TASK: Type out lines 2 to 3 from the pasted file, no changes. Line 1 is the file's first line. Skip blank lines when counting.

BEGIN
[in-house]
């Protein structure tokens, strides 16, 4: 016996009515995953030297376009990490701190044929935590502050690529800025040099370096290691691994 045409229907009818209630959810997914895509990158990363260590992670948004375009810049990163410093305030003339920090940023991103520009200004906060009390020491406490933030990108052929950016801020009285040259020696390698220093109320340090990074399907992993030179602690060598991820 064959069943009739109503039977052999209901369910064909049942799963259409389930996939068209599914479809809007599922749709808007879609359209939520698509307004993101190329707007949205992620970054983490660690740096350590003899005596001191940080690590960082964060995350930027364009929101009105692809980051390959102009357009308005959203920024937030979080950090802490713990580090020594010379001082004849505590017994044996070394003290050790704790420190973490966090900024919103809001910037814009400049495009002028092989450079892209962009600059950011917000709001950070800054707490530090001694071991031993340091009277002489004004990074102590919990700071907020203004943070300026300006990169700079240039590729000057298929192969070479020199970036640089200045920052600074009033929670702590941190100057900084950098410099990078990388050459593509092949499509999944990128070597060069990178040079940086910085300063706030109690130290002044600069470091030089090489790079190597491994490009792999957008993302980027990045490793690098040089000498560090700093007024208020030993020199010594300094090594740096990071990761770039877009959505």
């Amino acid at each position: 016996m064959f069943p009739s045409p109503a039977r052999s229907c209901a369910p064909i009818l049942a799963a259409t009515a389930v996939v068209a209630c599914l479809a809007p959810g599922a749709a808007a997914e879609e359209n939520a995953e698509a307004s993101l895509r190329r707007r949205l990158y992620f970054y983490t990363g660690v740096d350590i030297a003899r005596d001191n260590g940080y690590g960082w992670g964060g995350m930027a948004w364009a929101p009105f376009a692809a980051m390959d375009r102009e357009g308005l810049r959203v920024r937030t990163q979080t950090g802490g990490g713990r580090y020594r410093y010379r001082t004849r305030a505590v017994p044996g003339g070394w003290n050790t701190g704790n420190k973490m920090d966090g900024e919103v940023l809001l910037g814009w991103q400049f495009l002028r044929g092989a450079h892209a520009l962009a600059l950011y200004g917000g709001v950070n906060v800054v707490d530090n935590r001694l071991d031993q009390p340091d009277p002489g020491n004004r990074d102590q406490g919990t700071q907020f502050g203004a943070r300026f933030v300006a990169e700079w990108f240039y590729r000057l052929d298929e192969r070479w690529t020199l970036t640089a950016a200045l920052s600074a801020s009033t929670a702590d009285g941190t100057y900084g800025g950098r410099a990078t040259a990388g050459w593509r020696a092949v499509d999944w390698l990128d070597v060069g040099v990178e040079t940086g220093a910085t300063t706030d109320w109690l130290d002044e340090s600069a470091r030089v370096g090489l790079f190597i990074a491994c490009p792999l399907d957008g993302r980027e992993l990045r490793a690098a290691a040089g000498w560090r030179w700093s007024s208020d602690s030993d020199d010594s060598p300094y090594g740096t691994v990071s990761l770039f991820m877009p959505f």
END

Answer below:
């Protein structure tokens, strides 16, 4: 016996009515995953030297376009990490701190044929935590502050690529800025040099370096290691691994 045409229907009818209630959810997914895509990158990363260590992670948004375009810049990163410093305030003339920090940023991103520009200004906060009390020491406490933030990108052929950016801020009285040259020696390698220093109320340090990074399907992993030179602690060598991820 064959069943009739109503039977052999209901369910064909049942799963259409389930996939068209599914479809809007599922749709808007879609359209939520698509307004993101190329707007949205992620970054983490660690740096350590003899005596001191940080690590960082964060995350930027364009929101009105692809980051390959102009357009308005959203920024937030979080950090802490713990580090020594010379001082004849505590017994044996070394003290050790704790420190973490966090900024919103809001910037814009400049495009002028092989450079892209962009600059950011917000709001950070800054707490530090001694071991031993340091009277002489004004990074102590919990700071907020203004943070300026300006990169700079240039590729000057298929192969070479020199970036640089200045920052600074009033929670702590941190100057900084950098410099990078990388050459593509092949499509999944990128070597060069990178040079940086910085300063706030109690130290002044600069470091030089090489790079190597491994490009792999957008993302980027990045490793690098040089000498560090700093007024208020030993020199010594300094090594740096990071990761770039877009959505």
């Amino acid at each position: 016996m064959f069943p009739s045409p109503a039977r052999s229907c209901a369910p064909i009818l049942a799963a259409t009515a389930v996939v068209a209630c599914l479809a809007p959810g599922a749709a808007a997914e879609e359209n939520a995953e698509a307004s993101l895509r190329r707007r949205l990158y992620f970054y983490t990363g660690v740096d350590i030297a003899r005596d001191n260590g940080y690590g960082w992670g964060g995350m930027a948004w364009a929101p009105f376009a692809a980051m390959d375009r102009e357009g308005l810049r959203v920024r937030t990163q979080t950090g802490g990490g713990r580090y020594r410093y010379r001082t004849r305030a505590v017994p044996g003339g070394w003290n050790t701190g704790n420190k973490m920090d966090g900024e919103v940023l809001l910037g814009w991103q400049f495009l002028r044929g092989a450079h892209a520009l962009a600059l950011y200004g917000g709001v950070n906060v800054v707490d530090n935590r001694l071991d031993q009390p340091d009277p002489g020491n004004r990074d102590q406490g919990t700071q907020f502050g203004a943070r300026f933030v300006a990169e700079w990108f240039y590729r000057l052929d298929e192969r070479w690529t020199l970036t640089a950016a200045l920052s600074a801020s009033t929670a702590d009285g941190t100057y900084g800025g950098r410099a990078t040259a990388g050459w593509r020696a092949v499509d999944w390698l990128d070597v060069g040099v990178e040079t940086g220093a910085t300063t706030d109320w109690l130290d002044e340090s600069a470091r030089v370096g090489l790079f190597i990074a491994c490009p792999l399907d957008g993302r980027e992993l990045r490793a690098a290691a040089g000498w560090r030179w700093s007024s208020d602690s030993d020199d010594s060598p300094y090594g740096t691994v990071s990761l770039f991820m877009p959505f």